When the process was over the person who presented the best ideas, and demonstrated they had the leadership skills to forward ideas into reality would gain the confidence of the electorate. The process we use in BC is called first past the post. Believe it or not we had a different system years ago for a short time. In political terms the blink of an eye. It was a preferential ballot where voters had a first and second choice.
Appreciate the political landscape leading up to the 1952 election. The Liberals and Conservatives had formed a new coalition to keep the CCF Party (later the NDP) from power. Just as a note we have a coalition now in BC politics with the NDP and the Greens. So we’ve been through this before.
At the time it was hoped the first and second choice would keep the CCF from ever taking power. There were problems.
CCF voters didn’t vote a second choice and neither did an upstart party called Social Credit. On June 12 1952, election day, the Social Credit Party came first, with one more seat than the CCF/NDP and the Liberals and Conservatives ended up with five seats each and went into oblivion for decades.
WAC Bennett saw the system was a sham designed to obstruct the CCF or his party from gaining power, which backfired and Bennett went back to first past the post. It kept him in power for twenty years. First past the post also elected Dave Barrett and the NDP in 1972 because Barrett convinced voters we did need change. Since then we have had Social Credit, NDP and a BC Liberal Party which is really a repackaged Social Credit Party or a provincial coalition to keep the NDP out of governing.
How are we doing so far? In the strange world of BC politics we are again devising a system to have more of a collective voice in BC. This is not as devious as the first departure from first past the post, but it is just as useless and in the end in my opinion less democratic than the first preferential ballot.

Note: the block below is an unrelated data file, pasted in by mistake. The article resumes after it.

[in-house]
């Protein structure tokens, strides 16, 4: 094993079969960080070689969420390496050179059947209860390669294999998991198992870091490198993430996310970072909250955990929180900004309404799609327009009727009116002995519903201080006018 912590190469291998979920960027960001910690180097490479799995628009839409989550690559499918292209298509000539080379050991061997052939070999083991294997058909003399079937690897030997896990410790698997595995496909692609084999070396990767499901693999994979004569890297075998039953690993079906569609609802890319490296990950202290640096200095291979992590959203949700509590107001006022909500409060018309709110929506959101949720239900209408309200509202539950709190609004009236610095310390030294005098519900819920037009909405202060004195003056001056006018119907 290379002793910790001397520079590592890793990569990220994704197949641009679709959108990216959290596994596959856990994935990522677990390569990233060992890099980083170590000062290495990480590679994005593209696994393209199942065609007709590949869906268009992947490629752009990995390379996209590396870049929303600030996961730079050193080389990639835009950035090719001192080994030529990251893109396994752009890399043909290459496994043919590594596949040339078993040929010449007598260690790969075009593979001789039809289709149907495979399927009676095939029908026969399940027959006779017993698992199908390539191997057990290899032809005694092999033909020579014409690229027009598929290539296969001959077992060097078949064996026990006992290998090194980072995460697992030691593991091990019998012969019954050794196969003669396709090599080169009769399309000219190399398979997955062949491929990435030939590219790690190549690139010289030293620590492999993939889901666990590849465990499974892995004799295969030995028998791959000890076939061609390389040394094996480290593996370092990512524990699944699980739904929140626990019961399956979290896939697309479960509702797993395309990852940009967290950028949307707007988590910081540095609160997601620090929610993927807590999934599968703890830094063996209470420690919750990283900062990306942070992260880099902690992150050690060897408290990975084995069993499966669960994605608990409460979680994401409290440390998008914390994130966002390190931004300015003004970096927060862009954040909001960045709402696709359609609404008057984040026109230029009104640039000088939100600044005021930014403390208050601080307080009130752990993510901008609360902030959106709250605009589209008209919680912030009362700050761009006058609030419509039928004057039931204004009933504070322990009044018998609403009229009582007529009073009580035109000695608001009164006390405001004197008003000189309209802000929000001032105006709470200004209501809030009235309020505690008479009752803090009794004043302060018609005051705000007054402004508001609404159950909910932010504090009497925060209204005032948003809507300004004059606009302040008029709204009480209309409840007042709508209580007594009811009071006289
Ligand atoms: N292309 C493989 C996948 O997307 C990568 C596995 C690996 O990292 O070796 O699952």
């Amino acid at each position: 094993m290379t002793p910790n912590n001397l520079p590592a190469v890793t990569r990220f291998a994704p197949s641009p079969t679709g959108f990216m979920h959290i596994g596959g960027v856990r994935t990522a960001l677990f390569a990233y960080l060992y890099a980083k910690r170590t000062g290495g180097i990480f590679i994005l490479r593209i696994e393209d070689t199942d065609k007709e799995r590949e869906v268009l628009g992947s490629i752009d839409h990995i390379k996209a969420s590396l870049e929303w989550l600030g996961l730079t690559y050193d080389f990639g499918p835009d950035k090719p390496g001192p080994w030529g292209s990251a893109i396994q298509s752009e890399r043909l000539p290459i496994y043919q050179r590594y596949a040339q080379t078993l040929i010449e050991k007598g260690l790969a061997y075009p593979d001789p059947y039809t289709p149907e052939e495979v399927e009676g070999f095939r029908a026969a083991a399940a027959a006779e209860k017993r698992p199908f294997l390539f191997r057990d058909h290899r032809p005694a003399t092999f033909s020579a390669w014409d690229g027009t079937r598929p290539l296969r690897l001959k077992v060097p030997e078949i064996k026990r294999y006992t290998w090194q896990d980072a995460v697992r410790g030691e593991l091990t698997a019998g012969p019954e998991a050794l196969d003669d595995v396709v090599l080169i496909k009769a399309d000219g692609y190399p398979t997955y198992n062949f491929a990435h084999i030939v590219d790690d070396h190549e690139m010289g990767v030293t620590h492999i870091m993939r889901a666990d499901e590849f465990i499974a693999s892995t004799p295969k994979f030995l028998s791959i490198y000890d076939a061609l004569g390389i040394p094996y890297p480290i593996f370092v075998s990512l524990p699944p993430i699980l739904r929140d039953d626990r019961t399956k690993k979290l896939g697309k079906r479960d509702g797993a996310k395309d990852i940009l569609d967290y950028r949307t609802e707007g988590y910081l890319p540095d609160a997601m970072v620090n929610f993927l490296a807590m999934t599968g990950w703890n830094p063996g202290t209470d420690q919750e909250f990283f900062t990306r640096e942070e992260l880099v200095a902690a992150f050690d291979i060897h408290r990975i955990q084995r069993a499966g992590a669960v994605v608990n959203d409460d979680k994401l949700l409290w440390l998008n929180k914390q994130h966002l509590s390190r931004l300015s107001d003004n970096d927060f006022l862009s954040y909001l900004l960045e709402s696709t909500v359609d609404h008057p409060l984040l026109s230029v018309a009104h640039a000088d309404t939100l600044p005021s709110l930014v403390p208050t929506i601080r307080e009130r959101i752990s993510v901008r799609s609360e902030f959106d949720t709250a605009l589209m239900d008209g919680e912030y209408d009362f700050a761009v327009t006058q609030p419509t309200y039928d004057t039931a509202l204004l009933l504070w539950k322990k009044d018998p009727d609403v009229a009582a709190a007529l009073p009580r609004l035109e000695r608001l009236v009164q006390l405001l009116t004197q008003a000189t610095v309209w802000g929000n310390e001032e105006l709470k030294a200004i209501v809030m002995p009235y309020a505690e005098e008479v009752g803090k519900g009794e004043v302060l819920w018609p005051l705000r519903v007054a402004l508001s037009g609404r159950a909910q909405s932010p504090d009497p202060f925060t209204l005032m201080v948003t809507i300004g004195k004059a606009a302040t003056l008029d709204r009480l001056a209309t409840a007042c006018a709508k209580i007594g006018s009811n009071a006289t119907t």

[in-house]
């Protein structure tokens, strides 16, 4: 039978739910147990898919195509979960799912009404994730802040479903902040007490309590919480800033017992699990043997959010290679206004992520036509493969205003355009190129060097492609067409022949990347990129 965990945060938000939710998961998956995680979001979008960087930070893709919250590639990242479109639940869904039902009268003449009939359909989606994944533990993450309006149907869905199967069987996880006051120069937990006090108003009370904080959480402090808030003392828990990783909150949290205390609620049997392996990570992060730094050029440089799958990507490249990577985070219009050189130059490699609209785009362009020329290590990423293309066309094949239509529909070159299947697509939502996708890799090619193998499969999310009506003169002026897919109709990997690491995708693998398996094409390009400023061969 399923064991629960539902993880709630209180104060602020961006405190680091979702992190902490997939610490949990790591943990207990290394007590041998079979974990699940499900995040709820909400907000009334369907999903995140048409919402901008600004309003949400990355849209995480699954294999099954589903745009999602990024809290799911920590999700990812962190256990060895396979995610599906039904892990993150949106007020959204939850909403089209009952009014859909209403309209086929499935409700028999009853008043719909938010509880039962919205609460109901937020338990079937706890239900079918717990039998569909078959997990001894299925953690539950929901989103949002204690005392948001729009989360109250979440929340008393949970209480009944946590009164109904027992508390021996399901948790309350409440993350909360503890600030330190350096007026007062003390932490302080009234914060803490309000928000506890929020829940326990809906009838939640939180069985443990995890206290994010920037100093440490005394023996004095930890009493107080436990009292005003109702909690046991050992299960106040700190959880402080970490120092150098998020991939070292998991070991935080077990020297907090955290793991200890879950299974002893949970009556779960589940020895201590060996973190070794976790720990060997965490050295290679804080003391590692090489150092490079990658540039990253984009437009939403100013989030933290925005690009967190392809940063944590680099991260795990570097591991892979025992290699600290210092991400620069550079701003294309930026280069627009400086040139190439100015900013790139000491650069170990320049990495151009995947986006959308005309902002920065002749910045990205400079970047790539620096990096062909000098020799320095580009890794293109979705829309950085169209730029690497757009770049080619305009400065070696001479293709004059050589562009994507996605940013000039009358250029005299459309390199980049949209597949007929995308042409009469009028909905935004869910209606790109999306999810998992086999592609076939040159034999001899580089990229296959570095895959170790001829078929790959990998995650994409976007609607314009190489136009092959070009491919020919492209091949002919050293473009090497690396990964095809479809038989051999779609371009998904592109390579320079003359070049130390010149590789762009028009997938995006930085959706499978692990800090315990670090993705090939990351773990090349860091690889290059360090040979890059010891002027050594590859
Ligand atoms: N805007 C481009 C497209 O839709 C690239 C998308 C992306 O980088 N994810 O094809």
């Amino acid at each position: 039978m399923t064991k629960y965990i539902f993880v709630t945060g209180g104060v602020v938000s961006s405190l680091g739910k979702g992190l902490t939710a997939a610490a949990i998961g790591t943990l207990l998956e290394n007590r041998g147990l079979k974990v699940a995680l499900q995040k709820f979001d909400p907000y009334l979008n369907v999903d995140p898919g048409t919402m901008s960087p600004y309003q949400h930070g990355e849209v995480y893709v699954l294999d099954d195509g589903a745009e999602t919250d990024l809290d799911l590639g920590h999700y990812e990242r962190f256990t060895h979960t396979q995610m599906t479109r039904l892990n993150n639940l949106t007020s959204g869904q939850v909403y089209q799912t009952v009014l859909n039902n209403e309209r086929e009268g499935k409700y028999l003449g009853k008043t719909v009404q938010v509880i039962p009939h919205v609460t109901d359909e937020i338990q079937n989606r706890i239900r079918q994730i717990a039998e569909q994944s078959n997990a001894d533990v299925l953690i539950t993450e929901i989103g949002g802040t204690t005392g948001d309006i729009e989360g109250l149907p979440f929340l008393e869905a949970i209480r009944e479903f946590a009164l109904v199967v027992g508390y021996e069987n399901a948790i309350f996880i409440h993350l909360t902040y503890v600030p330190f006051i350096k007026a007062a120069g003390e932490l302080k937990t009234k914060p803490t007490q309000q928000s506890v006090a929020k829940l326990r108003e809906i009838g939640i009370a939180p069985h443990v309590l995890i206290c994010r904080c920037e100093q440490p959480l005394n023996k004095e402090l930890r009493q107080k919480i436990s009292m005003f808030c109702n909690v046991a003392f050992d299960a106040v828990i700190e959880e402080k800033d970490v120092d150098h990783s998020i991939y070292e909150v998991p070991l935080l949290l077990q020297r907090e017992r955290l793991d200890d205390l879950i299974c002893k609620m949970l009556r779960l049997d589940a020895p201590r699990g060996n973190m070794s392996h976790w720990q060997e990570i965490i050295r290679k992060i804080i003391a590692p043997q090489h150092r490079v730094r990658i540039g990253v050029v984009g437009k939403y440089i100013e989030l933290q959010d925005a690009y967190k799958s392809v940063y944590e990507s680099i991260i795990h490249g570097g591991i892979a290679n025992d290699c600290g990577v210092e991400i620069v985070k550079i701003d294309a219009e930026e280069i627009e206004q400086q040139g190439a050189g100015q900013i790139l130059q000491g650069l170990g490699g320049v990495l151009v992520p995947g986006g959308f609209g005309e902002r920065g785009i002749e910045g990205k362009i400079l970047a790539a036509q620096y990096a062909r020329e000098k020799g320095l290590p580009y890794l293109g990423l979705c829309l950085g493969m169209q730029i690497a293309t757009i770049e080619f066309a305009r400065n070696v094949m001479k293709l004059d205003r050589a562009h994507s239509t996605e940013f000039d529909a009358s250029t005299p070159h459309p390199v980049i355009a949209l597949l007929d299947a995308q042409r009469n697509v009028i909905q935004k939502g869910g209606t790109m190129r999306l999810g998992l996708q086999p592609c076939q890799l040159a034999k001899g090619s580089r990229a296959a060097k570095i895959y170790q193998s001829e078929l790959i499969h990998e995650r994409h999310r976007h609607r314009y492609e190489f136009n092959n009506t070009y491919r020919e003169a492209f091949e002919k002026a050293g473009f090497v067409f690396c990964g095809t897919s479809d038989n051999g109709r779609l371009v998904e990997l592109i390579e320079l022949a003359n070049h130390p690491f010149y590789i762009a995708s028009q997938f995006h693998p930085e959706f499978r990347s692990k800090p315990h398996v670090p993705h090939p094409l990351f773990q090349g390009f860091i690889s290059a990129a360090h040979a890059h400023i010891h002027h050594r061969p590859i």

We will have people elected just like we do now correct so far.
However according to the percentage of the vote each party will have members added to the Legislative Assembly. My problem is some will be appointed to the Legislature while other were elected and obtained the trust of those who voted for them.
Who will chose the additional appointed members of each party? I think it will end up, appointments will come from the ranks of party officials who will speak for the electorate who never chose them and an electorate who through the ballot box directly. The voters will participate in the weakening of democracy itself. Ask this question. If we are to truly have representation through an elective process. How do we end up with appointed people sitting in the chamber?
Here is another thought to contemplate. How many parties are their in BC? At present we have 11 parties that have nominated candidates in recent years and another 6 parties that have not nominated a candidate. Hold that thought for a moment.
Remember the saying the road to hell is paved with good intentions? Here is the kicker. Over the history of our Province there have been 69 political parties. What would happen if the change in voting method ignited an interest in these parties reforming or if only 10 or 20 parties emerged?
Try a town hall meeting under those conditions. If that were to happen every two people in the province would constitute a political party. Seriously, I do not believe we would have that many, perhaps six or seven. This would, if it happened constitute the democratic process, I grant that. What I find objectionable is this.
If they got more than five percent of the vote we would have appointed members elected by no one, essentially responsible to their party not the people. Government would become a ‘gaggle of geese’. We can’t get it done with three parties with elected members, think of what it would be like with the new system. In the end we would have a Legislative Assembly full of political hacks and no way to effectively reform our mistake for half a century.
That is why I support first past the post.